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    It boots into the gui no matter what. You can choose to change the console windows. I know I am probably annoying you with this. I apoligize. I was told to not change the app in anyway (which I kinda couldn't listen to with the changes they wanted made. I don't know enough about what the app is supposed to do to figure out why it would need to run in root mode. As far as I can tell it is supposed to communitcate with satellite radios and there is supposed to be no margin for error the application is supposed to be secure. I wish I could play with everything to get a better feel for how the app is supposed to work so I could figure out how to fix that other problem. But I don't know if I take a away the root access if the equipment and software won't work together as they are supposed to...did that make sense?

  9. #9
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    Hi. Your applications should not run as "root". Make them run under regular user accounts.

    You can reduce the number of virtual consoles by editing, try this:

    Question 2: How do I increase/decrease the number of virtual terminals in Linux?

    Answer:

    Virtual terminals rock. If you use X exclusively, you probably don't much care for this question, but read it anyway as it may include some information that applies in your situation.

    If you want the short answer, skip down to the Short Answer section.

    On my system I keep 11 terminals active (F1 through F11) with the twelfth being dedicated to X. In addition to those I use the thirteenth terminal for logging (see the next question/answer).

    The first process spawned on any (standard) un*x system is usually called "init". init is the parent of all processes (pid 0) and, under Linux, has the role of reading /etc/inittab and spawning off the appropriate processes to get your system into a usable state (and then keeping it there). For this discussion we are only interested in the spawning of getty's, which are the programs that give you your login prompt. If you read the inittab file you will notice a section that looks somewhat like this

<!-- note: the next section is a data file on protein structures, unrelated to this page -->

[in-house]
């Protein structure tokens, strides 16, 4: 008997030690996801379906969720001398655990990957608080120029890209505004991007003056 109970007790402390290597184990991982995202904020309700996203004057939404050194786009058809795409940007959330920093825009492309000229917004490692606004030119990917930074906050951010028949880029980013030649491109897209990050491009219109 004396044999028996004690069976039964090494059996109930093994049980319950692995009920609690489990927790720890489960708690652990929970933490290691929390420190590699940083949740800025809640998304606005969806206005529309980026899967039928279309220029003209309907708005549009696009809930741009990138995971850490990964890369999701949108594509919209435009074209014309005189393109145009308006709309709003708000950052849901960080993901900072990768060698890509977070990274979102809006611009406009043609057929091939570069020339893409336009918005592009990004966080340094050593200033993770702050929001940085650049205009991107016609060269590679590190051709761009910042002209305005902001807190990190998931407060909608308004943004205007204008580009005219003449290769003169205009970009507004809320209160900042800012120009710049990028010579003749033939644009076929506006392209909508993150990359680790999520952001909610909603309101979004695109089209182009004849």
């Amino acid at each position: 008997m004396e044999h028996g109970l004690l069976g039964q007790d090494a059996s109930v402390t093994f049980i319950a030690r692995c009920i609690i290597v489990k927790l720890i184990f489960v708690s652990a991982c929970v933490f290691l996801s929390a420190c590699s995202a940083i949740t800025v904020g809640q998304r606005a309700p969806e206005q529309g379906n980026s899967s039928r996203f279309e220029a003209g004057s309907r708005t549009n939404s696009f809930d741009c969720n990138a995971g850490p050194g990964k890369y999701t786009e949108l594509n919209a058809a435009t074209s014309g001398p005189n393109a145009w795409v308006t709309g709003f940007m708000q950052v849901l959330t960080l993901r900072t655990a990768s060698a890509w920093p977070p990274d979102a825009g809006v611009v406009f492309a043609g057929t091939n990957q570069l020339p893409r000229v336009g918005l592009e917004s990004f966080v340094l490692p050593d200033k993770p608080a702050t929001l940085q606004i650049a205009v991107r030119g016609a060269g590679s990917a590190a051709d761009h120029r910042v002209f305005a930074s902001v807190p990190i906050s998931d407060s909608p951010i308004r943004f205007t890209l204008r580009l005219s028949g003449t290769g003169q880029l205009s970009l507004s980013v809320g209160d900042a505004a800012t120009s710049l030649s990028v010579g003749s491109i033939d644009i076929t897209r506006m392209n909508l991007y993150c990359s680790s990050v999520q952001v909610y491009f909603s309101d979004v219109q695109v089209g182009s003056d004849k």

1:2345:respawn:/sbin/getty 38400 tty1
    2:23:respawn:/sbin/getty 38400 tty2
    3:23:respawn:/sbin/getty 38400 tty3
    4:23:respawn:/sbin/getty 38400 tty4

    I'll go ahead and break the first line down

    1 - id of the virtual terminal (vt) [1].
    2345 - in which runlevels this getty should be spawned. 1 and
    six are usually reserved for reboot and shutdown. Each
    distribution uses its runlevels differently. Check the
    inittab documentation for more information.
    respawn - tells init that if this process ever dies[2] to spawn a
    new copy.
    /sbin/getty - full path of the getty to run on this vt.
    38400 - bps rate of the terminal. This doesn't mean a whole lot
    for local terminals but needs to be set for serial
    devices (dial-in or dumb term). Mingetty will not have
    this option.
    tty1 - the name of the device in /dev/ to which the getty
    should attach.

    So now that I've filled you full of seemingly worthless information (and possibly misinformation), you're ready for the...

    Short Answer:

    Just add more lines of the same form as above. For example, if you currently have four terminals (as in the example above) to add a fifth you'd just add a line as

    5:23:respawn:/sbin/getty 38400 tty5

    Then make sure the /dev/tty5 device node exists. If not, you can either use the MAKEDEV command to create it or do it directly with mknod

    cd /dev
    mknod tty5 c 4 5

    Similarly, to remove getty's you can either delete the lines you don't need or set the second field to only spawn the getty in certain runlevels and then run in something different. In the example above, if I ran in X only mode (runlevel 5), only the first vt would be available.

    Now you need to make your changes take effect. A common misconception is that you need to reboot after changing the inittab to make the changes take effect. Hey! This is Linux. Just type "init q" and init will reread its config file (inittab) and spawn/kill to applicable processes.

    Note that each getty eats up a certain (small) amount of RAM. If you aren't using them, you may as well stop them (you should probably keep at least two around).

    [1] Virtual terminals are also called virtual consoles and the latter may actually be more accurate, but I typed "virtual terminal" first and I'm too lazy to change it

    [2] "dies" is a bit oversimplified, but it will do.

  10. #10
    Just Another Geek
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    Originally posted here by earthbound4u
    I don't know enough about what the app is supposed to do to figure out why it would need to run in root mode. As far as I can tell it is supposed to communitcate with satellite radios and there is supposed to be no margin for error the application is supposed to be secure.
    Running an application as root will NOT make it more secure and/or more reliable. If anything it will make it LESS secure.


    I wish I could play with everything to get a better feel for how the app is supposed to work so I could figure out how to fix that other problem. But I don't know if I take a away the root access if the equipment and software won't work together as they are supposed to...did that make sense?
    My guess would be the app needs access to some /dev device. So it's probably just a matter of assigning the right permissions. Nobody bothered, because, hey, if I run it as root it works. Sounds like an MCSE'r installed it.....
    Oliver's Law:
    Experience is something you don't get until just after you need it.